Hearts, I am convinced, are miracles in and of themselves.  How they do their jobs day in and day out I do not understand.  Only God would know, for He is the one who made our hearts.  But I do know this.  My heart will only beat until God decides it should not beat any longer.  I surely do not want to waste those beats.  I fear I have already wasted too many.  Wasted too many on wishing I had done this or that or been better at this or that.  Well, if this is my 50th year, and it is, then I’d better get to it, kicking it, so to speak.  No time to waste any more.  I’d better make sure I’m as strong and faithful as I think I am.  The hard times are not over.  John and I are getting older.  There will be fun times coming with that, right?  Someone said, “gettin’ old ain’t for sissies.”  If that’s true, I’d better get un-sissied.  There will be weddings for our kids and the in-laws and the grand-kids and all the stuff that comes with that.  We need to be strong for our kids when they deal with their problems, because we know they will come.  What will the the world be like for them and their children?  I need to be strong and ready to help them through those times, but also ready and present, and excited for them to help them celebrate their successes and their joys, because there will definitely be more of those.  There is so much that John and I have to look forward to–traveling, serving missions, being grandparents, just hanging out together.  The party is just getting started!

Just when I thought I could sit back and rest my little heart and wait for it to heal, I realized I’m in a dead heat to get better as fast as I can.  Time waits for no one and there’s too much at stake.  My kids might be adults and they are independent and smart and talented people, but they still need their mom and dad and John still needs me.  We all still need each other.  We might be a small family, but we’re strong and we’re fierce.  We love each other and we’ve got each others’ backs.  You don’t mess with one of us and not feel it from the rest of us, and likewise, you don’t love one of us and not feel the love from all of us in return.  These are my favorite people and I need to be here for them.  I need to be ready for what’s still coming—all that’s going to be a challenge, but most importantly, all that’s going to be gloriously wonderful and beautiful, as God’s blessings to us, for I know His arms are open wide and He wants so much to bless us.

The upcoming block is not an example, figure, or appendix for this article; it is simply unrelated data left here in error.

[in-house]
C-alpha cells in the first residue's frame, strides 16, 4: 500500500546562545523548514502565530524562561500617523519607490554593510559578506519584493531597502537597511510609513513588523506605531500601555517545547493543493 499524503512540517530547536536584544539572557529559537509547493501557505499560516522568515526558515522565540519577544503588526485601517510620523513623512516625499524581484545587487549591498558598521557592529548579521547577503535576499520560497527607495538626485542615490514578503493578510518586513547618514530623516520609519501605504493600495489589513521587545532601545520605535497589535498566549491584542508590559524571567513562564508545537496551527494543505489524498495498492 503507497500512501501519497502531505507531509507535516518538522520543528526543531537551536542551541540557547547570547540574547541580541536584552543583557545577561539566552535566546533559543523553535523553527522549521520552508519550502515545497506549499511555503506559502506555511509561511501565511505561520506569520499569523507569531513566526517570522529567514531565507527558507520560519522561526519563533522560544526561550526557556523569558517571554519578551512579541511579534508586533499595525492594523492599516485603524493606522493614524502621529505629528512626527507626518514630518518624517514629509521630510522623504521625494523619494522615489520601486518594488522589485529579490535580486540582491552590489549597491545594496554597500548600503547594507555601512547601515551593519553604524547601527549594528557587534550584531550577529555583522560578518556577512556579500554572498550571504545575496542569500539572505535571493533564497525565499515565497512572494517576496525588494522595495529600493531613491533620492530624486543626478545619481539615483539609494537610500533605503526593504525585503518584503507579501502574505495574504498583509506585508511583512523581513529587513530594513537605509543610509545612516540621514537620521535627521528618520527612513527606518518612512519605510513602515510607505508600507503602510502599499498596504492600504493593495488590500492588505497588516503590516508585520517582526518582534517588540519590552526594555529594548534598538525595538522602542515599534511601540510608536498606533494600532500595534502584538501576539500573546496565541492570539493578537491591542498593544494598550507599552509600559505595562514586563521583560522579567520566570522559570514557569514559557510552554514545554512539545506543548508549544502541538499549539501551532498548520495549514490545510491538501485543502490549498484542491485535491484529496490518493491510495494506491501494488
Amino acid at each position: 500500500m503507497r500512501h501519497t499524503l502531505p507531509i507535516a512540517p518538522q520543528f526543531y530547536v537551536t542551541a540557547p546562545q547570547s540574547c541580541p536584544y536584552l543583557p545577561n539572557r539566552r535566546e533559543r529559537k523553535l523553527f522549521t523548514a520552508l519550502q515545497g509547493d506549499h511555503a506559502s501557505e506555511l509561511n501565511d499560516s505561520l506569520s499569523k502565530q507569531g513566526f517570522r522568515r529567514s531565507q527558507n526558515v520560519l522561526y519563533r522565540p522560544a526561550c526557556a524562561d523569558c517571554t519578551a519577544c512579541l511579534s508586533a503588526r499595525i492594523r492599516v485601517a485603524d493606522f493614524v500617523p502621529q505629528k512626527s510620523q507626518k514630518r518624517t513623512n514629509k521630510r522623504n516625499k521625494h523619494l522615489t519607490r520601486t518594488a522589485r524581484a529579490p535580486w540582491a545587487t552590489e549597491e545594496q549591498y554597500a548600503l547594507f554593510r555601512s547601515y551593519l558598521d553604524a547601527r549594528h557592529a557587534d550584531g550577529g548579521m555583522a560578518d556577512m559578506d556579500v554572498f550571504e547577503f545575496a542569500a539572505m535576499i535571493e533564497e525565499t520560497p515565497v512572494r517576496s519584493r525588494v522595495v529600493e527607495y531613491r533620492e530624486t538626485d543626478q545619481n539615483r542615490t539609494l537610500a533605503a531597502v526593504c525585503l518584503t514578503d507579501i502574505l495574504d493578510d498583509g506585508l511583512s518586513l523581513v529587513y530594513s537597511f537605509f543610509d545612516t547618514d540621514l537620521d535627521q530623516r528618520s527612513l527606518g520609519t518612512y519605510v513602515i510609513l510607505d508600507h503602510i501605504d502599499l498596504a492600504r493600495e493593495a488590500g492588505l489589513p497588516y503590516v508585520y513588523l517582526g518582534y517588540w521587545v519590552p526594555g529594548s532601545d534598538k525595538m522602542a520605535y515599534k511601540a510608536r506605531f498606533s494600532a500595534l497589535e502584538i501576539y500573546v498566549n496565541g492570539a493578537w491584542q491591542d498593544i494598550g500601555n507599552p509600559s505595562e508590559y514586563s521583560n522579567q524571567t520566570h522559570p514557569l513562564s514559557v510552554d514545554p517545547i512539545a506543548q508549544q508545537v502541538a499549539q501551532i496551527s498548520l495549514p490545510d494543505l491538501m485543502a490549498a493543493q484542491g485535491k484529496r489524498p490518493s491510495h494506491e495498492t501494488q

Last weekend I did a little work outside with my husband.  It was long overdue as we missed getting our fall clean-up done, mostly because of my health issues and all the other things happening around our house last year when the leaves started to fly.  I looked at the little daffodils that were blooming and the tulips that were getting ready to open.  The leaves on the trees are there, getting ready to green up and say hello.  Soon my trees will be all dressed in white flowers, fragrant and beautiful, reminding me that it is a new season of joy.  Time to spring into action, to be happy and joyful.  To anticipate goodness and great things to come.  To remember my blessings and the gifts that come from knowing I have a Savior, even Jesus Christ who loves me and wants to help me get back to my real home.

In my heart of hearts I know this:

1.  I have a physical heart that beats.  It is a heart that keeps me alive every day.  I am grateful for this heart.  It lets me do the things I do with my body and lets me be with my family, the people I love.

2.  I also have an emotional heart.  It has feelings and experiences things deeply.  It loves even though it has been hurt, and it loves truly and fiercely those it loves most.

3.  I also have a spiritual heart.  The one I am most grateful for.  The heart that knows God is real, that I truly belong to Him, that He is my Father and that I can return to Him when this life is done, if I am a good girl.  This is the heart that knows that Jesus Christ died for me and paid for my mistakes so I can return to my Father.  Jesus did that for me because He loves me.  This is my favorite heart, my heart of hearts.  This heart is the one that tells me my physical heart can heal, even if it is only in God’s time or only in God’s way.  I am okay with that.

In my heart of hearts.